Jury Duty Scams and Juror Fraud Target Unsuspecting Citizens
Most people take a court summons for jury duty very seriously. When most citizens receive a notice to report for duty, they take the day off work or school and head to the court house. However, enough people skip out on their civic duty, that a new and ominous kind of fraud has surfaced.
In what is known as a “jury duty scam”, the fraudulent caller claims to be a jury coordinator or another officer of the court. If you protest that you never received a summons for jury duty, the scammer asks for personally identifiable information so they can check to see if you have an arrest warrant. Usually, the scam artist asks for your Social Security number and date of birth so he or she can verify the information and cancel the arrest warrant. Once the caller has this information, they have all they need to begin the process of stealing your identity. They can apply for credit cards, loans, open bank accounts and more.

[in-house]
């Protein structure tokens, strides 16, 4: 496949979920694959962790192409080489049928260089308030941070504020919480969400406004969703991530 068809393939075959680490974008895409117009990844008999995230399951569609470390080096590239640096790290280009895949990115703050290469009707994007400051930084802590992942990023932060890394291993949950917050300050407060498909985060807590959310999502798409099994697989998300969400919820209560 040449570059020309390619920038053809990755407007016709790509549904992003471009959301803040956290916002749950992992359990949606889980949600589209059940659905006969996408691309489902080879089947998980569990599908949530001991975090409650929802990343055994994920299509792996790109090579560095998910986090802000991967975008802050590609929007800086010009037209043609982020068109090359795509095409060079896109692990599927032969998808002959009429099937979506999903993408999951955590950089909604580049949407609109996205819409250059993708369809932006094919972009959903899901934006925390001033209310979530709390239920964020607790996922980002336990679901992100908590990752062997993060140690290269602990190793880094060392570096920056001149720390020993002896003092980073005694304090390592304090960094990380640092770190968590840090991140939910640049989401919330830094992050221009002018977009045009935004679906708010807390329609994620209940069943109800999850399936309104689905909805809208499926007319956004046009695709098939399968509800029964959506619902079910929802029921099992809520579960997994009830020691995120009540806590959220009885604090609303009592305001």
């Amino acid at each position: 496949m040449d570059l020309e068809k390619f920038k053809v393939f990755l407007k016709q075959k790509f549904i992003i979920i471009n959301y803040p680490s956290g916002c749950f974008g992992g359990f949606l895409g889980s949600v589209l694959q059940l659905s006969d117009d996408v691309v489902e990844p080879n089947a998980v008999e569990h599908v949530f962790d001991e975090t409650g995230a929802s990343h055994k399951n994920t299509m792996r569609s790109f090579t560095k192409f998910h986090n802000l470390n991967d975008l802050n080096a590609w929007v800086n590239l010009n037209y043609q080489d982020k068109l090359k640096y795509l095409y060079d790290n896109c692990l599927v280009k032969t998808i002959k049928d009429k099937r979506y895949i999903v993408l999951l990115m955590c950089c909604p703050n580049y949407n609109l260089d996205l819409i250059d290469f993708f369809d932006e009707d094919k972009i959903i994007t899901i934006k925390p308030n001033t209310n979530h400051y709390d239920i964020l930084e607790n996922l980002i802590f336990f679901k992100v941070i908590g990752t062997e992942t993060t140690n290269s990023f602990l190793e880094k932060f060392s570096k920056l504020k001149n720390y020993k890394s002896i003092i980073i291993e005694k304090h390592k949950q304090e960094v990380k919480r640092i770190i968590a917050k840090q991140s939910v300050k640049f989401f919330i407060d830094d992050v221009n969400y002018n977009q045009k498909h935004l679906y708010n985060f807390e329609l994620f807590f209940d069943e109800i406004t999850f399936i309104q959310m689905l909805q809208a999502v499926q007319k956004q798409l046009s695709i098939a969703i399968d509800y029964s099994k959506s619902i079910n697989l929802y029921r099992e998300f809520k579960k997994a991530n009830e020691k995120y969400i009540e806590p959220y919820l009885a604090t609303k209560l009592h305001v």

The jury duty fraud has been reported so far in 11 states, including Oklahoma, Illinois , and Colorado . This type of scheme is particularly insidious because they use intimidation over the phone to try to bully people into giving information by pretending they are with the court system.
The Federal Bureau of Investigation and the federal court system have issued nationwide alerts on their web sites, warning consumers about the fraud. Beware and remember, never give out personally identifiable information over the phone.
For more information, go to http://www.fbi.gov/page2/june06/jury_scams060206.htm.
Learn more about other Frauds, Scams and Schemes.
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If you receive the following email, please be aware that it is fraudulent. Emails of this type are designed to